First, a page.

What to do?  Step one is for me to affirm that the work you do, as real financial planners, is more valuable by far than the work that asset gatherers and empire builders are doing.  Just because the press isn’t giving you the attention you deserve doesn’t mean you don’t deserve that attention.  The real financial planners really do matter, even if you aren’t getting a lot of real-world affirmation from the outside.

Step two is for me to recommend a really interesting antidote to the fatigue and imposter syndrome that you may be feeling.  Most of you know Carl Richards, who draws those line drawings that convey so much wisdom about how the world works, about the differences between perception and reality, and about how to succeed.  One of my favorites shows how most people think success is achieved: an optimistic line that starts low and smoothly moves upwards and to the right, without any messy backtracking.  Then, right below, it shows how success is actually achieved—and here the line moves up, and then goes into a hopeless tangle where the line doubles back on itself, moves up, down, around and back, and finally emerges from this muddle of trial-and-error, success and failure, to finally reach that same level of success. 

The point: nobody realizes how much not-success happens in the journey to success, and the stories we tell tend to leave that messy part out.  Therefore we tend to think, as we find ourselves in the muddle, that we aren’t on the path to success, because our journey is so twisted.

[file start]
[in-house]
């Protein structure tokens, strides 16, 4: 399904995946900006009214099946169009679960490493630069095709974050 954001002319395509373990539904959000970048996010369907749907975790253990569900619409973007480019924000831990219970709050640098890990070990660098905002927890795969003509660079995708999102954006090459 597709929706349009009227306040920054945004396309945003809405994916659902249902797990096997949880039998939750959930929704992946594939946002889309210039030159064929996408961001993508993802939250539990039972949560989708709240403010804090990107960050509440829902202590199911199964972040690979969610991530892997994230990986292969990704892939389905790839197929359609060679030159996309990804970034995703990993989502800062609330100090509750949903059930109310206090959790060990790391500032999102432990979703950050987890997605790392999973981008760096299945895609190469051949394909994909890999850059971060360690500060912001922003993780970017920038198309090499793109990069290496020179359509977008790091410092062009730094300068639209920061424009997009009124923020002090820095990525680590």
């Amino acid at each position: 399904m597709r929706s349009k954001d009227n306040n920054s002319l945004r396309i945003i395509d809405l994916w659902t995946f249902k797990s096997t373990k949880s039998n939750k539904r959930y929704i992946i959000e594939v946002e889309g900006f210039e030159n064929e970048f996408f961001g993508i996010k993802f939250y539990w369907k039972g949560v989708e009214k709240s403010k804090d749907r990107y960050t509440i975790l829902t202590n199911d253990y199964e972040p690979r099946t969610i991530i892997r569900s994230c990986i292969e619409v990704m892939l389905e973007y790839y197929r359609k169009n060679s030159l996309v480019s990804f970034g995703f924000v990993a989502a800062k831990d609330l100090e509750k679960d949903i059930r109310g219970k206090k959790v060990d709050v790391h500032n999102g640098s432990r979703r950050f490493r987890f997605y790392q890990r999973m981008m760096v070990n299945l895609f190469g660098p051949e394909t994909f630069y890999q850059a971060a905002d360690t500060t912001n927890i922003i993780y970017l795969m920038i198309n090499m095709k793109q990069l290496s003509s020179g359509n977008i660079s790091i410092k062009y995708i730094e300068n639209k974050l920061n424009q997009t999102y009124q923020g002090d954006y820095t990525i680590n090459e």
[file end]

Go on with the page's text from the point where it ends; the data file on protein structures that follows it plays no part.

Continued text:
Recently, Richards has created a new program called The Fellowship, designed to bolster the courage and reinforce the esteem of what he calls “real” financial planners and advisors.  The term “real” here refers to people who are sincerely working on behalf of their clients, and who take seriously the mission of improving their clients’ lives. 

This is not a list of advisors who are pure of heart and mind.  “I’ve had lots of conversations with lots of people around that idea, but I have never been able to figure out how to judge that,” Richards says.  Instead, he created a program that will address the professional self-esteem issue.  “I am just here to help them feel like they can do this,” he says.  “You are not alone.  That crazy dream you have of doing financial planning the right way, of serving your clients, is incredibly important and valuable and impactful.

“This is a place,” Richards adds, “is for us to say: we know what you do.  Your dream is not crazy.  You are not alone in feeling this way.”

What place?  You can sign up for The Fellowship (aka The Secret Society of Real Financial Advisors) here:

“Members” who sign up will receive 21 “declarations,” one a day, with a short essay describing the declaration of purpose and intent.  For example: marketing equals impact—another way of saying that as a fiduciary, you have an ethical obligation to communicate with your community and the press.  If you’ve been shy about marketing, and believe that it represents a conflict of interest, then this declaration—and the explanation of it—will strengthen your marketing resolve.

Others: “We share our work.”  “We diagnose before we prescribe.”  “We tell the truth.”  I don’t want to give away all 21, but I doubt anybody will come away from this 21-day program without a strengthened resolve to be the kind of professional our society needs, and feel recognized and even endorsed for it.

As a member of the professional press, I’m committed to focusing on the real financial planning profession, rather than the exciting white noise of the markets.  But I’m afraid I’m nothing more than distant background noise in the profession as a whole.  Richards is delivering a jolt of pure validation to anybody who wants it, and I think it’s about time somebody did.